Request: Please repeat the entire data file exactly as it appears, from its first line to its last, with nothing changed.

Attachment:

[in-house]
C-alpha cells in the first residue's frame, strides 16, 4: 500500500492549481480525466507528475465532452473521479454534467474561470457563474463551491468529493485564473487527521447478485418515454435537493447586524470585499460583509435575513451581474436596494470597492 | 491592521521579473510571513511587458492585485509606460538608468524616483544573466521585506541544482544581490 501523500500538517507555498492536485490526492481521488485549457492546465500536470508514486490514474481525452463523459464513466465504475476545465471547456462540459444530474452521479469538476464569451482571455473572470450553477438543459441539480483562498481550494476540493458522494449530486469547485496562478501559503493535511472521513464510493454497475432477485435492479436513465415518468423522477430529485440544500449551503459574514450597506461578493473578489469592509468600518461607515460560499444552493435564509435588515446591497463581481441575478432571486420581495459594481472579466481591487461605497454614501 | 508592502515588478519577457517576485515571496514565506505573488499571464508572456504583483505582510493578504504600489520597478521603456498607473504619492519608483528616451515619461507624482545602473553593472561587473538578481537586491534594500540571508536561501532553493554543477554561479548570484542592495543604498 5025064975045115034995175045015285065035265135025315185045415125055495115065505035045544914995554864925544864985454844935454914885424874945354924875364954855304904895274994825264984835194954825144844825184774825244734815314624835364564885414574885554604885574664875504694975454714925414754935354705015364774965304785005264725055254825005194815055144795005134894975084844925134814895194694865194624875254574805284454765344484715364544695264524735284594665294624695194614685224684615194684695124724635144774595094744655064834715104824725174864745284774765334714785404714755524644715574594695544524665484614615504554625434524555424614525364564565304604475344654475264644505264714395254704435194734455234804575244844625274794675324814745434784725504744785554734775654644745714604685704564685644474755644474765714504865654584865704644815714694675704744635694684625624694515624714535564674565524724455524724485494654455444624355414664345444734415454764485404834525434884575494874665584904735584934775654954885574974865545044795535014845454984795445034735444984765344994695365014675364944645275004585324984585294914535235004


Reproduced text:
[in-house]
C-alpha cells in the first residue's frame, strides 16, 4: 500500500492549481480525466507528475465532452473521479454534467474561470457563474463551491468529493485564473487527521447478485418515454435537493447586524470585499460583509435575513451581474436596494470597492 | 491592521521579473510571513511587458492585485509606460538608468524616483544573466521585506541544482544581490 501523500500538517507555498492536485490526492481521488485549457492546465500536470508514486490514474481525452463523459464513466465504475476545465471547456462540459444530474452521479469538476464569451482571455473572470450553477438543459441539480483562498481550494476540493458522494449530486469547485496562478501559503493535511472521513464510493454497475432477485435492479436513465415518468423522477430529485440544500449551503459574514450597506461578493473578489469592509468600518461607515460560499444552493435564509435588515446591497463581481441575478432571486420581495459594481472579466481591487461605497454614501 | 508592502515588478519577457517576485515571496514565506505573488499571464508572456504583483505582510493578504504600489520597478521603456498607473504619492519608483528616451515619461507624482545602473553593472561587473538578481537586491534594500540571508536561501532553493554543477554561479548570484542592495543604498 5025064975045115034995175045015285065035265135025315185045415125055495115065505035045544914995554864925544864985454844935454914885424874945354924875364954855304904895274994825264984835194954825144844825184774825244734815314624835364564885414574885554604885574664875504694975454714925414754935354705015364774965304785005264725055254825005194815055144795005134894975084844925134814895194694865194624875254574805284454765344484715364544695264524735284594665294624695194614685224684615194684695124724635144774595094744655064834715104824725174864745284774765334714785404714755524644715574594695544524665484614615504554625434524555424614525364564565304604475344654475264644505264714395254704435194734455234804575244844625274794675324814745434784725504744785554734775654644745714604685704564685644474755644474765714504865654584865704644815714694675704744635694684625624694515624714535564674565524724455524724485494654455444624355414664345444734415454764485404834525434884575494874665584904735584934775654954885574974865545044795535014845454984795445034735444984765344994695365014675364944645275004585324984585294914535235004